Article issued for the third edition of “Ship Arrests in Practice”, 2008, published by shiparrested.com network.
By Carlos de Sousa e Brito assisted by João Raimundo
Carlos de Sousa e Brito & Associados
Rua Castilho 71, 2a-Dto
1250-068L Lisbon, Portugal
1. Please give an overview of ship arrest practice in your country.
Ship arrests are common in Portugal and such a fact is not surprising taking into account its extensive coast, strategic location and key importance of navigation throughout its history.
Ship arrests are a provisional remedy envisaging a court decision pertaining to the collection of a debt though the seizure of assets. Indeed, according to Portuguese Law, the arrest petitioner must provide the court with the facts that show a serious probability that the claimed credit does exist and in addition demonstrate the risk of losing the guarentee (“fumus boni iuris” and “periculum in mora”).
Ship arrest under applicable international Law does not require evidence of “periculum in mora”, but the creditor must still evidence the apparent existence of the claimed credit.
In the aforementioned cases it is not required evidence of the credit’s existence, it is necessary to demonstrate that there is a serious probability that the credit indeed exists.
Considering the provisional nature of this “legal instrument” it is also important to emphasise the relevance of its link to the declaratory procedure, since, it has to be filed by the petitioner within 30 days after the notification of the arrest decision or in another deadline if requested by the petitioner and ordered by the maritime court. If the petitioner does not act accordingly the arrest / provisional remedy it is extinguished.
2. Which International Convention applies to arrest of ships in your country?
The International Convention for the Unification of Certain Rules relating to the Arrest of seagoing Ships of 1952 (below simply referred to as 1952 Convention) is applicable in Portugal to the arrest of foreign ships.
An additional number of particularities arise from Portuguese law, namely from articles 406 and 409 of the Civil Procedure Code and the article 619 of the Civil Code.
It is in accordance with the aforementioned laws that the competent entity, i.e., the Maritime Court orders the arrest of ships.
3. Is there any other way to arrest a ship in your jurisdiction?
No. In Portuguese territory the only way to arrest a ship is trough the legal instrument aforementioned. The entire legal basis mentioned are specifically referred to ship arrest and therefor these legal issues do not find solution in any other law. The arrest of ships in Portugal must be requested before the Maritime Court through the initial petition.
4. Are these alternatives e.g. saisse conservatorie or freezing order?
In Portugal the debtor can only stop a ship from leaving the country trough a saisse conservatoire since the national legal system has specific laws for this kind of situations. This legal instrument will allow the creditor to secure his credit’s payment keeping an asset (ship) well located.
Claims subject to ship arrest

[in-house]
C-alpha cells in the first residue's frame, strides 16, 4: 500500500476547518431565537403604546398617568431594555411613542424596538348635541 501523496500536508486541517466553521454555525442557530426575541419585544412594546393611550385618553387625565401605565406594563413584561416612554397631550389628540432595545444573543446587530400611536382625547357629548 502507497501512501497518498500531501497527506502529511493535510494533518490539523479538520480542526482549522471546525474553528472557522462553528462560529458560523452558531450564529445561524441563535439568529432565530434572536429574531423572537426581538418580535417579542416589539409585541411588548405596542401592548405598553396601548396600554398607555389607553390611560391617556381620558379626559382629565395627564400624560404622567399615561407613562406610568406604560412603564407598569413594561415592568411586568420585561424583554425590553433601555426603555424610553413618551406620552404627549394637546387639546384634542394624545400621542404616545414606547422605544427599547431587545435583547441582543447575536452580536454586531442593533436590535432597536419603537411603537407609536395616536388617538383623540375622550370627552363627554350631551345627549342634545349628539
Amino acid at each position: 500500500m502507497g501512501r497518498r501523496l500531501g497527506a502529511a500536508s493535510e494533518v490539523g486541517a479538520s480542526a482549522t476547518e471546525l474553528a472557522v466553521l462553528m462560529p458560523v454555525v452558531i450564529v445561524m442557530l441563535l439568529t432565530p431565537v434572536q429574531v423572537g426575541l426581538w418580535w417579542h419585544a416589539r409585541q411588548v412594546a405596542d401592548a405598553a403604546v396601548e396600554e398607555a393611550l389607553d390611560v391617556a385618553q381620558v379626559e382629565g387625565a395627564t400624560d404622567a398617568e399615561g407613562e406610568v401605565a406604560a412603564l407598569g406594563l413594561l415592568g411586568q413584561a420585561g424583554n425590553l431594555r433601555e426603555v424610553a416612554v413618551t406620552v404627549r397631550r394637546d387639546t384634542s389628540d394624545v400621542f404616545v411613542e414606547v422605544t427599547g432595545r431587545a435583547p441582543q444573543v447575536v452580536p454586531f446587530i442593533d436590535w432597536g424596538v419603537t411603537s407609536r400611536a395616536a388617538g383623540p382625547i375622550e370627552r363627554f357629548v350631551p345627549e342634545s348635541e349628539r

5. For which types of claims can you arrest a ship?
In accordance with the 1952 Convention, namely article 2, ships can only be arrested in the jurisdiction of another State in respect of a maritime claim.
However the Convention does not overlaps or restring the internal laws and any national regulation of the State concerning ship’s arrest.
Regarding the above mentioned we can conclude that the Maritime Court is competent to arrest ships, whether Portuguese or not, in accordance with both Portuguese and International Law, namely the aforementioned 1952 Convention.
It is important to emphasise that although in some cases the Portuguese Courts may not have jurisdiction to decide on the merits of the claim, the arrest of ships in Portuguese waterways is possible, under the 1952 Convention. Should this be the case, the prerequisite of the maritime nature of the underling claim must be in place in order for the Convention to be applied, although it is not required demonstration of the “periculum in mora”, as it is presumed to exist.
6. Can you arrest a ship irrespectively of her flag?
Yes. Since the Portuguese and International Law does not forbids the arrest of a vessel concerning his flag, through a reverse interpretation we can conclude that a ship can be arrested irrespectively of his flag.
7. Can you arrest a ship irrespectively of the debtor?
Yes, is possible in some situations to arrest a ship irrespectively of the debtor.
For example, the paragraph 1 of the 3rd article of the 1952 Convention allows, a Claimant to request the arrest of either (i) the ship in respect of which the maritime claim arose, or (ii) any other ship owned by the person who was, at the time when the maritime claim arose, the owner of the ship (responsible for the maritime claim).
This situation is possible even though the ship arrested be ready to sail. However no ship, other than the particular ship in respect of which the claim arose, can be arrested in respect of any of the maritime claims enumerated in Article 1 (1) (0), (p) or (q) of the 1952 Convention.
Another example, is stated in paragraph 4 of the 3rd article of the 1952 Convention, referred to situations of ship freight with nautical management transfer, which allows, (when the only responsible for the maritime claim against that vessel is the charterer), the arrest of that specific ship or any other owned by the charterer.
8. What is the position as regards sisters ships and ships in associated ownership?
Regarding sister ships, the paragraph 1 of the 3rd article of the 1952 Convention allows the arrest of the ship in respect of which the maritime claim arose and also of any other vessel owned by the same person / company.
Regarding ships in associated ownership, the Portuguese legal system allows the arrest of ships in associated ownership, once there is not a law forbidding it.
9. What is the position as regards Bareboat and Time-Chartered vessels?
There is a difference between these two types of charter contract. In a Time-chartered vessel the petitioner can request the arrest of the vessel from which the maritime claim arose or of any other vessel owned by the charterer. In a Bareboat Chartered vessels the only asset/ship that can be arrested is the vessel from which the maritime claim arose.